Commonwealth Derby, Oaks will not be run in 2018
Just Howard powered to victory in the 2017 G3 Commonwealth Derby. Photo by Laurie Asseo.
by Nick Hahn
In its first meeting of the year, the Virginia Racing Commission on Wednesday approved a 2018 calendar of restricted races that will be held both in and out of state while hibernating two graded stakes until the possible reopening of Colonial Downs.
The Commonwealth Derby and Commonwealth Oaks, once run as the Virginia Derby and Virginia Oaks, respectively, when run at Colonial Downs, will not be run this year. The twin three-year old turf races were also shelved in 2014 after Colonial Downs closed.
The races had been run at Laurel Park the last three years. The Derby, which had been the signature race at Colonial Downs, once offering a purse of $1 million, is these days a Grade 3 event, as is the Oaks. The Maryland Thoroughbred Horsemen’s Association had in February voted not to provide any funding to the races.
Commissioners approved a slate of Virginia-restricted races that will be run on the Saturdays of June 23, August 4, and September 22 at Laurel Park, a similar schedule that Laurel has hosted in the last several years. Total purses for those races will exceed $1 million.
The Virginia Gold Cup races were licensed and officials approved for that event, easily Virginia’s largest attended horse racing event. The Virginia Gold Cup is held in The Plains, just north of Warrenton, on May 5 and offers pari-mutuel wagering, including on the Kentucky Derby, which takes place the same day.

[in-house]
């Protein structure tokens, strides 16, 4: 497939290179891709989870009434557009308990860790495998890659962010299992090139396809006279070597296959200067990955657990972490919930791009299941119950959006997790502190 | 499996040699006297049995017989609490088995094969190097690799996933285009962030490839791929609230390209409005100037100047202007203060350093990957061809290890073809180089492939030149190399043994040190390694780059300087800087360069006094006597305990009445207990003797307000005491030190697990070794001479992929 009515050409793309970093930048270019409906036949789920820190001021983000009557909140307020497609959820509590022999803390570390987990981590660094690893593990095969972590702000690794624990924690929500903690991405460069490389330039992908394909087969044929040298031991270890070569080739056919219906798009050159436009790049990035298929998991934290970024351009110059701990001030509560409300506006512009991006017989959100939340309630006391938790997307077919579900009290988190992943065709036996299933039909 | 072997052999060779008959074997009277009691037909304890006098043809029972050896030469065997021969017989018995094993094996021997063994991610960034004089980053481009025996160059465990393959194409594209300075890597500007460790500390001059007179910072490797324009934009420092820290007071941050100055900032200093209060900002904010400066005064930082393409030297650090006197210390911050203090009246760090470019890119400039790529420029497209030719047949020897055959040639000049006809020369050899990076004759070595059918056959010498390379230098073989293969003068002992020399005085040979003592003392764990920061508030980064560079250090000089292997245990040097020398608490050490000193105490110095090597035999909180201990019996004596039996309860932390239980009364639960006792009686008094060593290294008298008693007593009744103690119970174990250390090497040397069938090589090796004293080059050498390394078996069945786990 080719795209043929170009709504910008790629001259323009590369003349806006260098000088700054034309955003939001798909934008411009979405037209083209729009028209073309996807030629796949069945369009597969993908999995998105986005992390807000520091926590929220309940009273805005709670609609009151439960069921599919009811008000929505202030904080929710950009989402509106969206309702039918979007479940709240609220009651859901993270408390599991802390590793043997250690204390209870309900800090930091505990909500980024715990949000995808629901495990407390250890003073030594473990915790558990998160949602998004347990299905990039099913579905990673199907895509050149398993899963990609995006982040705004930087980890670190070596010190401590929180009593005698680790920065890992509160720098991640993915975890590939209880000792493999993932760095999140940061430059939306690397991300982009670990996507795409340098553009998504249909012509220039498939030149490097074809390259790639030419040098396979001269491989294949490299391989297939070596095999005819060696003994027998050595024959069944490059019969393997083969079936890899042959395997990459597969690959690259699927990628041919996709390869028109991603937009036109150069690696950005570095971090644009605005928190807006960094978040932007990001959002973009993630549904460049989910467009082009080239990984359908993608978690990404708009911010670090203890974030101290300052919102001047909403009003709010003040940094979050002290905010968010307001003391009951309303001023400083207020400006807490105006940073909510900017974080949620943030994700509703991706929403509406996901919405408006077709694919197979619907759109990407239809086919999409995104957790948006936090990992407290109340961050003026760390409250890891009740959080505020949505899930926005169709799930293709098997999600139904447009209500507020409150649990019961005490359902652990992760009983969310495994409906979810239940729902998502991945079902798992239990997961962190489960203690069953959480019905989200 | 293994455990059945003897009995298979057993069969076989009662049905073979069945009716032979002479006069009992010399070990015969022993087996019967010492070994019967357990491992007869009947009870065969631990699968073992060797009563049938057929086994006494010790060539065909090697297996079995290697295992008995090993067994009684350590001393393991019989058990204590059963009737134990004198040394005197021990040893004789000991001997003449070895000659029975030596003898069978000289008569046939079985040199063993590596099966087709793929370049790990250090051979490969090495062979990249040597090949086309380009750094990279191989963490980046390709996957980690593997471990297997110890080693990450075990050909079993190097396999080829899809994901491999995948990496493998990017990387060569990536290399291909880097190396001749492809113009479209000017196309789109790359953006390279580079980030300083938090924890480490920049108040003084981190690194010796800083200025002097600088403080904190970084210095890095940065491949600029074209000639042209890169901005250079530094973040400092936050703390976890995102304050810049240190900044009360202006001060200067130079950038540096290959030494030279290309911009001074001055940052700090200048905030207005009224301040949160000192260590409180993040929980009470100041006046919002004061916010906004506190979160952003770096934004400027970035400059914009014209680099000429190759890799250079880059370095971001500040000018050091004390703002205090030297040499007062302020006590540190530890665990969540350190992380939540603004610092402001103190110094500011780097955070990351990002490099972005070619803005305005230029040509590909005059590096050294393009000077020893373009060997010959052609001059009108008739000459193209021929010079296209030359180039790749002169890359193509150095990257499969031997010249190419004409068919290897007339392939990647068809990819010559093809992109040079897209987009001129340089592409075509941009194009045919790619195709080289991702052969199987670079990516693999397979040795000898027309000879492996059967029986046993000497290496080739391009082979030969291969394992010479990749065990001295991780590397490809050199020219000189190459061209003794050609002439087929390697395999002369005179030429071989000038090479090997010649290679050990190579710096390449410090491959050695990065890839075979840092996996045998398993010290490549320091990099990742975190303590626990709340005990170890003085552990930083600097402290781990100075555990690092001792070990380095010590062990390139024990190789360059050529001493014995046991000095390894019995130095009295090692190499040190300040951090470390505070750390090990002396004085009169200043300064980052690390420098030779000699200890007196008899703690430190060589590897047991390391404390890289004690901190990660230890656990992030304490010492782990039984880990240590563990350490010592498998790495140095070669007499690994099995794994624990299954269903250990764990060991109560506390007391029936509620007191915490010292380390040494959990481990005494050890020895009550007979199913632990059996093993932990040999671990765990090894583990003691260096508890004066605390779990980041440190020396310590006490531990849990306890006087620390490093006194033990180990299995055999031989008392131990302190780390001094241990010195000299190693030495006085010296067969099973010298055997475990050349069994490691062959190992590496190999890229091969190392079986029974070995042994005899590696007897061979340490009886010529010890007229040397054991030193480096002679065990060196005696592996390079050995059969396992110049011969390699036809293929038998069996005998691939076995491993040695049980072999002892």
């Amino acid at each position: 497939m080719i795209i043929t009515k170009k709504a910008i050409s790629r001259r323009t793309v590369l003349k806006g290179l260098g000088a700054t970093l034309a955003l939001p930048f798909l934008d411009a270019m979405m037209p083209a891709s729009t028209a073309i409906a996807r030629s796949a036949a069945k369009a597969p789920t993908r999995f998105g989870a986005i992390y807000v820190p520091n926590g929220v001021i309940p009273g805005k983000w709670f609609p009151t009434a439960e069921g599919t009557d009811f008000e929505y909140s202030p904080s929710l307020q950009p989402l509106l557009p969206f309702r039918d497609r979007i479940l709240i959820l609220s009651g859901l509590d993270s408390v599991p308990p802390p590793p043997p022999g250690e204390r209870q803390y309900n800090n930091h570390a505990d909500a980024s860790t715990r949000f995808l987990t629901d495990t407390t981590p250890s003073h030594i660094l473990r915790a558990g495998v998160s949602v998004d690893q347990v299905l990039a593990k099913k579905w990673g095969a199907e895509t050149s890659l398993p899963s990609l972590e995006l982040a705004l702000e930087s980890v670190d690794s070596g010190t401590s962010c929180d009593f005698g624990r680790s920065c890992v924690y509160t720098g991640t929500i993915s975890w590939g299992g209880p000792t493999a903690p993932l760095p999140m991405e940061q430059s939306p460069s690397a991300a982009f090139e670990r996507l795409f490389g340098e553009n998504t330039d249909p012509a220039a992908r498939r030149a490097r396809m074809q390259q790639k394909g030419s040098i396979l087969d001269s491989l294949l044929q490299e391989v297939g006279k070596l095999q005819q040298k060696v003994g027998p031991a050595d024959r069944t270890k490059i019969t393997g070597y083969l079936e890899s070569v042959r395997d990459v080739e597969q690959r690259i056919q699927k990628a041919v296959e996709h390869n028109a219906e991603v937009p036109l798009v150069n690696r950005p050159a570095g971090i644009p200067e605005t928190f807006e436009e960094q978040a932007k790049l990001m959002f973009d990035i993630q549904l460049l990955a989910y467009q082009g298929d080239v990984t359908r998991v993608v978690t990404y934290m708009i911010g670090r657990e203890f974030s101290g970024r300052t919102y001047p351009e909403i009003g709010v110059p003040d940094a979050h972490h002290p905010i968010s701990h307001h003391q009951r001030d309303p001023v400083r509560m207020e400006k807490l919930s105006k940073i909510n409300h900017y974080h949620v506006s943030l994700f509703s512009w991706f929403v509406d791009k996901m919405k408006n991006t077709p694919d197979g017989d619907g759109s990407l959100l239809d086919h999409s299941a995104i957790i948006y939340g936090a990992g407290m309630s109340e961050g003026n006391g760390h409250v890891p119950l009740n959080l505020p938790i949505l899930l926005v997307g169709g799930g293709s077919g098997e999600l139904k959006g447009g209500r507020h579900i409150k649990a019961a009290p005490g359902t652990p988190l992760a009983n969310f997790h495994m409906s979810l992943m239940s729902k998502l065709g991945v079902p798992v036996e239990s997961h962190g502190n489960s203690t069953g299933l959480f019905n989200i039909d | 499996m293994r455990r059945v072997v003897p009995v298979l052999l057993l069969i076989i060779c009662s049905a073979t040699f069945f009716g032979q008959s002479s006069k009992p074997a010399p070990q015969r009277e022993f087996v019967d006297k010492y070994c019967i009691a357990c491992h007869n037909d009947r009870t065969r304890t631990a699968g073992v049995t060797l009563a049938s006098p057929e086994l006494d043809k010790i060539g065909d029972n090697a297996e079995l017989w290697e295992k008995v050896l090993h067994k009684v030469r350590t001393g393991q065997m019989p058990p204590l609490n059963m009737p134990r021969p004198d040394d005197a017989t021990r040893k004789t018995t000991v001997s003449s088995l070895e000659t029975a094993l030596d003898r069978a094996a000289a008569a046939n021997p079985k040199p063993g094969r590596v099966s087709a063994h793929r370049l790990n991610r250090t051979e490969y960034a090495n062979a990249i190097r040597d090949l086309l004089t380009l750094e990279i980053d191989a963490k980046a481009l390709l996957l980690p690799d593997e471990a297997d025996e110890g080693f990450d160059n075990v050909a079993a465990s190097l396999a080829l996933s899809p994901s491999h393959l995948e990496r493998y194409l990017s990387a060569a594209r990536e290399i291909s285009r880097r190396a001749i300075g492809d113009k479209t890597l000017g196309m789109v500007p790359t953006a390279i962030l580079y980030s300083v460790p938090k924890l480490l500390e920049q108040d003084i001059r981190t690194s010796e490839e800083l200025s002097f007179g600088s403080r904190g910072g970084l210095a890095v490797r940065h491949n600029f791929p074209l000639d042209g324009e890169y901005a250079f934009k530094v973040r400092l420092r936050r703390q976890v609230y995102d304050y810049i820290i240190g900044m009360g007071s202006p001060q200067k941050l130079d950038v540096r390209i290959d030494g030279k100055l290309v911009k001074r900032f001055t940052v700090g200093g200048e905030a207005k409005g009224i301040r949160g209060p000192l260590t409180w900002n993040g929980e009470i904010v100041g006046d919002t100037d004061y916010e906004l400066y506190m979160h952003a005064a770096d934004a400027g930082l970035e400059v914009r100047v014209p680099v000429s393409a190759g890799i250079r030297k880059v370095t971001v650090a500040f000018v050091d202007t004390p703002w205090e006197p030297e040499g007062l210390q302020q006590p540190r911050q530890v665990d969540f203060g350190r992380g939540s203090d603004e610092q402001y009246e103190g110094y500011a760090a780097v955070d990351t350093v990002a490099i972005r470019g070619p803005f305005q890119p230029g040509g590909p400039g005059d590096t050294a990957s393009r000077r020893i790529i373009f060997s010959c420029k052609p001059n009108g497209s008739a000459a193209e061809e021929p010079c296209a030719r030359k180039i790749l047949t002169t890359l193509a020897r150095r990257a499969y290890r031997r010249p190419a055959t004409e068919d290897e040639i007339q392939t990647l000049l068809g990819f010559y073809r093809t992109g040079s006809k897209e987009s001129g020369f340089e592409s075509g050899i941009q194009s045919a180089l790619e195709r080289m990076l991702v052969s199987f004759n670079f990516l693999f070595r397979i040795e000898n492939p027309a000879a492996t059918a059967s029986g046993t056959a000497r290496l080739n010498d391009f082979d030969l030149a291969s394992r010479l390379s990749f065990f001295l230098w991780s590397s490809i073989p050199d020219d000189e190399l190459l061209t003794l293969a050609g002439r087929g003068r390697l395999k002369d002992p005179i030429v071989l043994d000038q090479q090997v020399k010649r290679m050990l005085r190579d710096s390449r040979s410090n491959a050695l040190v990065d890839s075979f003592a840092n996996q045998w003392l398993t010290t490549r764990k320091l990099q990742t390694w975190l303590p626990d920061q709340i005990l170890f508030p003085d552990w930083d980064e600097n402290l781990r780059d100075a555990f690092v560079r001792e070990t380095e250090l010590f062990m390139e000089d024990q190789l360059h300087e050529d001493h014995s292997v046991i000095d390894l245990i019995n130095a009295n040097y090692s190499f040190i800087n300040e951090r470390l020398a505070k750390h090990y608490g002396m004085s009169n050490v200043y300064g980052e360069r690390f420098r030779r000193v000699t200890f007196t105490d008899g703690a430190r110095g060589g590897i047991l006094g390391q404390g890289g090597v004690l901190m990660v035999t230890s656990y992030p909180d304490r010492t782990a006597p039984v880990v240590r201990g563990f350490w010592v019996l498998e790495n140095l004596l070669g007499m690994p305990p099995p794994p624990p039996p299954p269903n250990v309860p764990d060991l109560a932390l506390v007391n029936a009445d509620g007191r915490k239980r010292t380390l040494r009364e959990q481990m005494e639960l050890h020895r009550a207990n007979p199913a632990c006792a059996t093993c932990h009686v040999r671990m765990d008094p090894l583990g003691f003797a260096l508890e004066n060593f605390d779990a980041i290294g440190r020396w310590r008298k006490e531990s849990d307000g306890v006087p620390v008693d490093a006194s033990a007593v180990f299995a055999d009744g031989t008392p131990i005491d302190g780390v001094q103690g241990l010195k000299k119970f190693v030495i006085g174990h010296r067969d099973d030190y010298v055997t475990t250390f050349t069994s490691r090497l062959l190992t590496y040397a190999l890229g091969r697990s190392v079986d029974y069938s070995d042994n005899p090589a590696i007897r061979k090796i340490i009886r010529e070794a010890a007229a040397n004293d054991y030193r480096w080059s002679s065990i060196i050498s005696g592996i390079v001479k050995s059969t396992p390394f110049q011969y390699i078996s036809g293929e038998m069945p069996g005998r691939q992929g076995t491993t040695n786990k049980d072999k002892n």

Before and after taking action on agenda items, commissioners were optimistic and gracious on the recent approval of the General Assembly of the historical horse racing bill that Governor Northam signed on April 9.
“What I see is a major change of course and a huge breakthrough,” chairman D.G. Van Clief, Jr. commented at the open of the meeting. “It does signal a quick emergence of regrowth of this traditional industry.”
Van Clief credited the Governor and General Assembly. He also acknowledged the Governor’s concern on implementing historic racing, expressed in an executive directive he issued when signing the legislation.
“I want the Commission to be coordinated and comprehensive in how we write the rules. I want the Commission to be coordinated and comprehensive with the localities that participate,” added Van Clief who wasn’t alone in his hopes of Virginia’s racing future.
“I have found the experience with Revolutionary Racing professional and serious and look forward to working with them,” reported Jeb Hannum, the Executive Director of the umbrella Virginia Equine Alliance.
Colonial Downs opened in the fall of 1997 and switched its calendar to summer racing in 2001 until closing in 2013. A pending sale of Colonial Downs from Jacobs Entertainment, Inc. to Revolutionary Racing, LLC could be finalized as soon as the end of April. One report has Colonial’s signature turf course in excellent condition, other than a moderate population of wild onions, which stands to be quickly eradicated.
“I’d like to maximize the live racing experience not only for the stakeholders but to racing fans that have been without racing since 2013,” commented Commissioner J. Sargeant Reynolds.